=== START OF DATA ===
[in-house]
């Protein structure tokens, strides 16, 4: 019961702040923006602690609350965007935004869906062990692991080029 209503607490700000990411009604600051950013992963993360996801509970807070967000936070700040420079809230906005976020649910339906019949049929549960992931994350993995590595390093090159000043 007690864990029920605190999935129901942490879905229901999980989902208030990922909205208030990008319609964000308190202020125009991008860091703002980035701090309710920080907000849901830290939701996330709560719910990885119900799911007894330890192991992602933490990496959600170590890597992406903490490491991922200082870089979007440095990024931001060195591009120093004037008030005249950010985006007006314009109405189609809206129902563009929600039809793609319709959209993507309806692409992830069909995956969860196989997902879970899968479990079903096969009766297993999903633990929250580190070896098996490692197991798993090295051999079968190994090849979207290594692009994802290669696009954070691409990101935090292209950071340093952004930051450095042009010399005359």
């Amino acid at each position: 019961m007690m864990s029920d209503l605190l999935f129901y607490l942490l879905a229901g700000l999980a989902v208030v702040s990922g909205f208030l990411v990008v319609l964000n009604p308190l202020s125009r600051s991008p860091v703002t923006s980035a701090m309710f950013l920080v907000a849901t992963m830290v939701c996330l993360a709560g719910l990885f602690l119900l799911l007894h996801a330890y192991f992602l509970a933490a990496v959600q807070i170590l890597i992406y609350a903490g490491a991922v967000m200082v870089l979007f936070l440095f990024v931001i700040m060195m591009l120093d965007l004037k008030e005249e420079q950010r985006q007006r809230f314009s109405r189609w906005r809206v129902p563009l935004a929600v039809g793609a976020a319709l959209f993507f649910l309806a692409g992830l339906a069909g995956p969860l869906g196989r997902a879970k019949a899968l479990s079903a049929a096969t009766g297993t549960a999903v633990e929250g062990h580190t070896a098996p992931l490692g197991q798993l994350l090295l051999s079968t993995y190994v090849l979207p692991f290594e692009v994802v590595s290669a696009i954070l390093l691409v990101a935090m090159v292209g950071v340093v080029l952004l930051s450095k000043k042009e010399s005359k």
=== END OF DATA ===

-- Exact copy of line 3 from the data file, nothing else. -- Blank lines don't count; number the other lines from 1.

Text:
């Amino acid at each position: 019961m007690m864990s029920d209503l605190l999935f129901y607490l942490l879905a229901g700000l999980a989902v208030v702040s990922g909205f208030l990411v990008v319609l964000n009604p308190l202020s125009r600051s991008p860091v703002t923006s980035a701090m309710f950013l920080v907000a849901t992963m830290v939701c996330l993360a709560g719910l990885f602690l119900l799911l007894h996801a330890y192991f992602l509970a933490a990496v959600q807070i170590l890597i992406y609350a903490g490491a991922v967000m200082v870089l979007f936070l440095f990024v931001i700040m060195m591009l120093d965007l004037k008030e005249e420079q950010r985006q007006r809230f314009s109405r189609w906005r809206v129902p563009l935004a929600v039809g793609a976020a319709l959209f993507f649910l309806a692409g992830l339906a069909g995956p969860l869906g196989r997902a879970k019949a899968l479990s079903a049929a096969t009766g297993t549960a999903v633990e929250g062990h580190t070896a098996p992931l490692g197991q798993l994350l090295l051999s079968t993995y190994v090849l979207p692991f290594e692009v994802v590595s290669a696009i954070l390093l691409v990101a935090m090159v292209g950071v340093v080029l952004l930051s450095k000043k042009e010399s005359k």